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Between the Rows

Between the Rows: Broccoli, the Alpha Vegetable

Broccoli is a popular vegetable at our house. I like to have a head of broccoli on hand and I’m always happy during gardening season when I go out and get enough for supper any time I like. Even after harvesting the main head of broccoli, I can always collect a few of the numerous side sprouts that appear over time, sufficient for dinner for two.

I had never thought of broccoli as anything other except a nutritious vegetable that was a staple of my everyday menus. Therefore, I was surprised when last week’s Sunday New York Times had an article promoting broccoli as the “alpha vegetable” ready to take on trendy kale as the winner in the produce-shopping sweepstakes. However, broccoli certainly is a super vegetable when you consider that it is rich in Vitamin A and C and the B vitamins. It is high in protein, low in calories.

Actually, the article was about the New York Times itself working with the ad agency Victors & Spoils to come up with a campaign that would be as effective in getting people to eat more vegetables and fruit, not just broccoli, as are the familiar ads for soft drinks and chips. It gave alarming statistics from 2010 stating that diet had become the number one risk factor for disease and death, overtaking smoking. It also stated that one in three children are on the way to developing diabetes.

The article reported that the Departments of Agriculture and Health and Human services, which write the Dietary Guidelines for Americans, found that only five percent of people under 50 are eating the recommended amounts of vegetables. In general, we Americans are eating only half the amount of vegetables and fruits that are recommended for good health.

This is not really news, but statistics, articles and books about the importance of a veggie-rich diet have not inspired grocery shoppers and cooks to change their habits. It is true that we are all busy and don’t have time to think about our dinner menus, and it is also true that advertising greatly affects what we buy at the market. This has been proven many times over when a novel ad campaign results in substantial upticks in food sales.

What to do? Would a really great ad campaign get people eating better and increase our national health? The New York Times and Victors & Spoils were willing to give it a try. Reporter Michael Moss worked with agency staff who spoke to people who didn’t like broccoli and farmers who grow broccoli. They looked at other successful ad campaigns. The result was a campaign that pitted broccoli against kale, the newly trendy vegetable that everyone is talking about and eating. A faux battle certainly worked for Coke and Pepsi when sales increased for both during the great soda war.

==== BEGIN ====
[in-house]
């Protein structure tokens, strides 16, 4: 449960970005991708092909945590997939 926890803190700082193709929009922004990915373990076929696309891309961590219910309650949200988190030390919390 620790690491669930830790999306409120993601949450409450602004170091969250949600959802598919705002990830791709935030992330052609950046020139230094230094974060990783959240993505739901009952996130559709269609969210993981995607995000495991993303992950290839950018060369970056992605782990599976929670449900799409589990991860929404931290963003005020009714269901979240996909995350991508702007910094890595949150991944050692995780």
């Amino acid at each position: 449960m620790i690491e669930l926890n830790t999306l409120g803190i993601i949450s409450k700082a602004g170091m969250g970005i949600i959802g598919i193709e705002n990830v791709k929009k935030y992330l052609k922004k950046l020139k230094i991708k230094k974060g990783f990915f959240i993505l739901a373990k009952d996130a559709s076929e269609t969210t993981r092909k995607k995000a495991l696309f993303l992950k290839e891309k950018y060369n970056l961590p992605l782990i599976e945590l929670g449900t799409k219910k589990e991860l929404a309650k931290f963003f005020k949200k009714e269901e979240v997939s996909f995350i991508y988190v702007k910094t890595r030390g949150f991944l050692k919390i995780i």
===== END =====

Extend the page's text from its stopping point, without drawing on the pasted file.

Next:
They came up with lines like “Eat Fad Free: Broccoli v. Kale” and “Broccoli: Now 43 Percent Less Pretentious Than Kale.” Posters and billboards and other ad venues could be used.

Victors & Spoils designed the campaign but, of course, we are not apt to see it unless farm and agriculture organizations have the money to put it into action. We’ll see.

It was fun to read the article and gain some insight about how ad agencies come up with their ideas, who they talk to, and how they identify issues and consider human psychology. It was fun to see them come up with slogans like “Since When Do Super Foods Have to Be Super Trendy?”

Because November is Thanksgiving month, I’ve been thinking about all the things that I am thankful for. Besides those blessings of wonderful family and good friends, I have to add the joys of living in an area where delicious local produce is available for a good part of the year.

Since we moved to Heath at the end of 1979, there has been an increasing interest in the state of our environment and in the state of our health. Out of these increasing concerns we have seen a number of small new, sustainably run farms dotting the landscape. We have seen a rise in the number of farm stands around the county and the institution of farmers markets that offer vegetables, fruit and seedlings for home gardens, as well as great bread and other agricultural products, even in midwinter. We have seen the Community Development Corporation’s incubator kitchens lead to a number of locally grown and locally processed food businesses like Real Pickles, Katalyst Kombucha and Green River Ambrosia.

With the rise of Community Supported Agriculture (CSA) farms, we have seen consumers who recognize that farming is a risky business and are willing to share that risk while benefiting from the availability of good produce and the knowledge that those farmers are also benefiting our environment with their sustainable methods.

In 1993, CISA (Community Involved in Sustainable Agriculture) was founded to help farmers by providing business training as well as agricultural information, to promote farms and local foods and support the local economy by keeping more food dollars in our community. They are working to make fresh healthy food accessible and thus make us a healthier community. Many of us are thrilled to be able to buy Local Hero produce.

We will celebrate Thanksgiving with a groaning board of mouth-watering dishes, including broccoli at our house. I celebrate and thank the farmers of the county every time I go to the market.

Readers can leave comments at Pat Leuchtman’s Web site: www.commonweeder.com. Leuchtman has been writing and gardening in Heath at End of the Road Farm since 1980.

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